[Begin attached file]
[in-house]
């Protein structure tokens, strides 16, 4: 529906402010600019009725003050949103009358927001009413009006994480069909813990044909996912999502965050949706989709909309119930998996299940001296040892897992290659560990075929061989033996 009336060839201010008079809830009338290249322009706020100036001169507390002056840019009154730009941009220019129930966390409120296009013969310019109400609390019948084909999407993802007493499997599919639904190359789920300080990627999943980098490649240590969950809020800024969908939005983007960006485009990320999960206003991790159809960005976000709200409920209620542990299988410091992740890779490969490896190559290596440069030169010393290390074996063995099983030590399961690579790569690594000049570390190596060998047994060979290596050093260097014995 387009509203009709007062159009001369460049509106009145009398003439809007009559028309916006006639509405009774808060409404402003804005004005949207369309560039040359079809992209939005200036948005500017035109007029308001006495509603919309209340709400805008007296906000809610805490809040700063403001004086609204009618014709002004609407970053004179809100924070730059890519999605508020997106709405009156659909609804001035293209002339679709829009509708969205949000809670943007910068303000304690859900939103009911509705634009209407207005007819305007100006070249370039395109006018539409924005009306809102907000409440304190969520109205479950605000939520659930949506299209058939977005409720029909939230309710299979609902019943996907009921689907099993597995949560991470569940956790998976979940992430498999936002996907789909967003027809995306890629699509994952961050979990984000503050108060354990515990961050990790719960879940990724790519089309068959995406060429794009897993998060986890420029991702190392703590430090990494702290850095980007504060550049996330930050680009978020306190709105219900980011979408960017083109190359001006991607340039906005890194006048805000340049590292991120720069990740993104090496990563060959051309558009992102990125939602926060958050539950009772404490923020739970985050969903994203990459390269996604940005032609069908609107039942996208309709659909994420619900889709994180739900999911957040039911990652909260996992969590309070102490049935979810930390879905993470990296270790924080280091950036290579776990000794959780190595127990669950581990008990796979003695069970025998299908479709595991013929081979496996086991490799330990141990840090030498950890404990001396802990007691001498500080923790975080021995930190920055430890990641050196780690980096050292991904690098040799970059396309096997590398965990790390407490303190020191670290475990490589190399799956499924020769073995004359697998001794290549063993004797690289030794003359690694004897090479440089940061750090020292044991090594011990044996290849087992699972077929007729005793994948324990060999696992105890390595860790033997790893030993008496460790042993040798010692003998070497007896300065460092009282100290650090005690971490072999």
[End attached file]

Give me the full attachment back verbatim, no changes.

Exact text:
[in-house]
């Protein structure tokens, strides 16, 4: 529906402010600019009725003050949103009358927001009413009006994480069909813990044909996912999502965050949706989709909309119930998996299940001296040892897992290659560990075929061989033996 009336060839201010008079809830009338290249322009706020100036001169507390002056840019009154730009941009220019129930966390409120296009013969310019109400609390019948084909999407993802007493499997599919639904190359789920300080990627999943980098490649240590969950809020800024969908939005983007960006485009990320999960206003991790159809960005976000709200409920209620542990299988410091992740890779490969490896190559290596440069030169010393290390074996063995099983030590399961690579790569690594000049570390190596060998047994060979290596050093260097014995 387009509203009709007062159009001369460049509106009145009398003439809007009559028309916006006639509405009774808060409404402003804005004005949207369309560039040359079809992209939005200036948005500017035109007029308001006495509603919309209340709400805008007296906000809610805490809040700063403001004086609204009618014709002004609407970053004179809100924070730059890519999605508020997106709405009156659909609804001035293209002339679709829009509708969205949000809670943007910068303000304690859900939103009911509705634009209407207005007819305007100006070249370039395109006018539409924005009306809102907000409440304190969520109205479950605000939520659930949506299209058939977005409720029909939230309710299979609902019943996907009921689907099993597995949560991470569940956790998976979940992430498999936002996907789909967003027809995306890629699509994952961050979990984000503050108060354990515990961050990790719960879940990724790519089309068959995406060429794009897993998060986890420029991702190392703590430090990494702290850095980007504060550049996330930050680009978020306190709105219900980011979408960017083109190359001006991607340039906005890194006048805000340049590292991120720069990740993104090496990563060959051309558009992102990125939602926060958050539950009772404490923020739970985050969903994203990459390269996604940005032609069908609107039942996208309709659909994420619900889709994180739900999911957040039911990652909260996992969590309070102490049935979810930390879905993470990296270790924080280091950036290579776990000794959780190595127990669950581990008990796979003695069970025998299908479709595991013929081979496996086991490799330990141990840090030498950890404990001396802990007691001498500080923790975080021995930190920055430890990641050196780690980096050292991904690098040799970059396309096997590398965990790390407490303190020191670290475990490589190399799956499924020769073995004359697998001794290549063993004797690289030794003359690694004897090479440089940061750090020292044991090594011990044996290849087992699972077929007729005793994948324990060999696992105890390595860790033997790893030993008496460790042993040798010692003998070497007896300065460092009282100290650090005690971490072999």